You guys. I am so excited about my new side hustle! Before I get ahead of myself, I should probably share what that side hustle is. I’ll be working as a Sunday school teacher. The best part? It’s at the church I grew up in. I used to work as a Director of Christian Education and Youth Minisytry before going back to writing, and I really missed working with kids. I was looking for a place to even just volunteer, when this job kind of just fell on my lap (and by “fell,” I mean it was Facebook messages to me)! I am so excited to get back to working with kids and doing what I love – and getting paid for it!
My excitement is really what first sparked the idea for this post. Of all the side hustles I’ve done (and I have done a number), this one feels the most right. So, I started thinking about why that is, and those reasons kind of just formed a list in my head about how to choose the right side hustle for you.
Do What You Know
There was a number of freelance projects I talked myself into taking, even though I had no initial knowledge of what I was writing about. Many freelance writing jobs pay you per word or per article, not per hour. So, if you have to spend a ton of time on research you won’t even get paid for, you’re really just lowering the amount of money you are making per hour.
Do What You Love
The quickest way to burnout is doing something you aren’t passionate about – or even like for that matter. I get that you won’t love your job 100% of the time, but when it’s an additional job, don’t be miserable on both fronts. At least get some kind of enjoyment out of it or you won’t be happy and your work will suffer. Making money doing something you love pumps you up every time you have to do the job, which enhances your performance and makes the time pass by faster.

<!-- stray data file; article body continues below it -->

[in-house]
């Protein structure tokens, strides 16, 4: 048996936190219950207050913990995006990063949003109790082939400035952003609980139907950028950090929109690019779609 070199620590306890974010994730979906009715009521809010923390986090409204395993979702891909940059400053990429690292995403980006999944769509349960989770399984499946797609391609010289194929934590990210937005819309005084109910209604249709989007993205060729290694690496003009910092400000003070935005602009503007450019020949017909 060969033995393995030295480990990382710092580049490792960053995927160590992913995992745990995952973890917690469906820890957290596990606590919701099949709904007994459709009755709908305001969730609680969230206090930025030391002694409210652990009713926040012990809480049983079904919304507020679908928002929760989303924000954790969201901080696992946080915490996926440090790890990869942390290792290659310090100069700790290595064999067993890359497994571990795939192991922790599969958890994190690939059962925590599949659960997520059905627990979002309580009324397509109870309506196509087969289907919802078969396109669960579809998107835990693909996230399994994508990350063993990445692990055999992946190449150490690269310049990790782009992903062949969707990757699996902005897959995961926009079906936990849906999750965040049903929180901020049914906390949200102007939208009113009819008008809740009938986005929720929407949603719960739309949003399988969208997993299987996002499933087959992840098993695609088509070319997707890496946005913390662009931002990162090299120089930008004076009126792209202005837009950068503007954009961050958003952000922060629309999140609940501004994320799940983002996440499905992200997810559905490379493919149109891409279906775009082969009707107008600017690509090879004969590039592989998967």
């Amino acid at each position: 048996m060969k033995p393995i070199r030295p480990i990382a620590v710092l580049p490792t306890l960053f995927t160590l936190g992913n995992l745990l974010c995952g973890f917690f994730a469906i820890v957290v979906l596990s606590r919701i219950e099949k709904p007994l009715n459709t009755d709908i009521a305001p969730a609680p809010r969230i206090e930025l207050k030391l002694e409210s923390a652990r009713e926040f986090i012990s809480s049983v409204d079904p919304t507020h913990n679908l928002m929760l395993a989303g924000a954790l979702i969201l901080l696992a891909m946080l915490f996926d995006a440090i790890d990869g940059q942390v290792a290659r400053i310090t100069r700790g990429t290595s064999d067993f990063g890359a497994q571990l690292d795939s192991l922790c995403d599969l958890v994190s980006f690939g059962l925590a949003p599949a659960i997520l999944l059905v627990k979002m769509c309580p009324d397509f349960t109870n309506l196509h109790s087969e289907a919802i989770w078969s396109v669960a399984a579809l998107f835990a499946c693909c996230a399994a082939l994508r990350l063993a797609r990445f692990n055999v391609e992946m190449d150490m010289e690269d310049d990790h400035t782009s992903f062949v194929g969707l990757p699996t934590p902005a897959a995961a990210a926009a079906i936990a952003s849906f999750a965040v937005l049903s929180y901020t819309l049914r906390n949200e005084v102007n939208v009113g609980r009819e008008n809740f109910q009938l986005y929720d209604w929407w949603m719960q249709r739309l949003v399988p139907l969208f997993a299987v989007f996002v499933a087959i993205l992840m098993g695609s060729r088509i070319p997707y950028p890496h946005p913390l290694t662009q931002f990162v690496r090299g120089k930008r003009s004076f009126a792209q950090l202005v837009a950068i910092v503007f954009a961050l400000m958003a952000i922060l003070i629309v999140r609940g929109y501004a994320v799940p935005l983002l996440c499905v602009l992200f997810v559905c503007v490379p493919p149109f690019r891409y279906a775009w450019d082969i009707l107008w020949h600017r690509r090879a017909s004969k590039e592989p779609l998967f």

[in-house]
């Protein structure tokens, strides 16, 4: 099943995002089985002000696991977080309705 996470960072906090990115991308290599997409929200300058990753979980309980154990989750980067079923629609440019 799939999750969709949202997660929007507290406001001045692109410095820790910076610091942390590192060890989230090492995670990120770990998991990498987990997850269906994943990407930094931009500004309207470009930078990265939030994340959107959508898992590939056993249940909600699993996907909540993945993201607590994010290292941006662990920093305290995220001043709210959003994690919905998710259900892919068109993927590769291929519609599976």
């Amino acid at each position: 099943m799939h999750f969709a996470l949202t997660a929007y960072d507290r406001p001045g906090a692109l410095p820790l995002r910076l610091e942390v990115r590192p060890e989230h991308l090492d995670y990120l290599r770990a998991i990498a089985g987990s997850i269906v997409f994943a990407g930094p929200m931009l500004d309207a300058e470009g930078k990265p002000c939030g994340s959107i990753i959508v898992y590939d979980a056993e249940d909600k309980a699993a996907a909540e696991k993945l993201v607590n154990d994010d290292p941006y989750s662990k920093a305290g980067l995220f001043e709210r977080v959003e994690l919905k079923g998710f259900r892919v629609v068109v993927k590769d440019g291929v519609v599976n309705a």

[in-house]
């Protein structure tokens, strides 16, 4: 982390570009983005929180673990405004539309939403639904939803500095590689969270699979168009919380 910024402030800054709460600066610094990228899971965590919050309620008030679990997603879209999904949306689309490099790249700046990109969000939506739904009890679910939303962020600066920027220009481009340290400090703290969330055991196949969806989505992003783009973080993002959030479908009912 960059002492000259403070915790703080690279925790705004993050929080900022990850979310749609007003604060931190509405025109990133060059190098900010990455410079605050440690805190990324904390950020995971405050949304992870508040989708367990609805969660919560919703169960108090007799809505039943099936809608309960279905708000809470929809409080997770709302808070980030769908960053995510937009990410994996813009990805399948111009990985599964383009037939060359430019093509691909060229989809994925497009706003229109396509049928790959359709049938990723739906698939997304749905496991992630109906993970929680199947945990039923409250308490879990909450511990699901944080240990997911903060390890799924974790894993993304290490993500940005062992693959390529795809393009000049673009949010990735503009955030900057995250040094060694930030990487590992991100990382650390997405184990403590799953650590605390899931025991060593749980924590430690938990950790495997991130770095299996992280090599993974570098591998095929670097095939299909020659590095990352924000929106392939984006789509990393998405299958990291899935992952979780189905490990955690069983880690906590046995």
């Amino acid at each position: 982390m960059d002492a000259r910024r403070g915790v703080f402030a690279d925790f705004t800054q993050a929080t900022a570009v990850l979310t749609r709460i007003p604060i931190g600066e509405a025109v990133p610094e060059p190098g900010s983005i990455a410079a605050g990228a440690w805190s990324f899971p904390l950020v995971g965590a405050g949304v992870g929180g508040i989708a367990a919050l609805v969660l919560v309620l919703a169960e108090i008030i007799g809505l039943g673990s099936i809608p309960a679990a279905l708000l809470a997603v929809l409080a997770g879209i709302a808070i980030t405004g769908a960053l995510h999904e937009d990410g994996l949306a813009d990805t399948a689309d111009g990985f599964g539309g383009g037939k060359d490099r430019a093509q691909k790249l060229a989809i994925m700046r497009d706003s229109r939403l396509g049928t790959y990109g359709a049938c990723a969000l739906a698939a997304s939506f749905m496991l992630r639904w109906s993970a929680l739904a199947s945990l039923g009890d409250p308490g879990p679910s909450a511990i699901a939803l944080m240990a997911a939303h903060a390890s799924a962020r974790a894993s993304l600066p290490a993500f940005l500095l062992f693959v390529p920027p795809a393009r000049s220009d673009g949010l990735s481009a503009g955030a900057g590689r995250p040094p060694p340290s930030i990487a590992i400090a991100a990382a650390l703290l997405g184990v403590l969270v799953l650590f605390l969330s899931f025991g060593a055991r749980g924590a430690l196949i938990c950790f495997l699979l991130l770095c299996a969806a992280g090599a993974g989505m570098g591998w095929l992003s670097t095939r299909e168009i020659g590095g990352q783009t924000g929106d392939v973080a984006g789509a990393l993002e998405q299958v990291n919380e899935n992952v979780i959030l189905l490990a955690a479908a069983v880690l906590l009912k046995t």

Don’t Sell Yourself Short
I used to do some side work writing 400-character social media posts. I was paid $2 per post, which would have been fine if I didn’t have to do research for each post. That meant I was getting paid less than $5 per hour writing these posts. I wasted time on these projects when I could have used it to work on other projects that paid more. Besides that, I was also getting paid peanuts for work that was worth more. It wasn’t an ego thing. It was just common sense.
Don’t take low-paying jobs just because it’s some money – and some money is better than no money. Make sure you are getting what you are worth and save the low-paying jobs for one offs that you can do if you have any spare time. I do website testing for $10 per test. They usually only take 15-40 minutes, so I just do them whenever I have a few minutes to spare.
Don’t Take on Too Much
Not only can it be hard to turn down a job that is willing to pay you even a little money, it can be really hard to turn down any the jobs offering to pay you money. However, you have to have balance – and not just with your different hustles. You need to also have a work/life balance. Plus, if you take on too much work, you’ll spread yourself too thin and burn out, and you won’t provide your best work for any job.
What has been your favorite side hustle?
Photo credit: www.wonderlass.com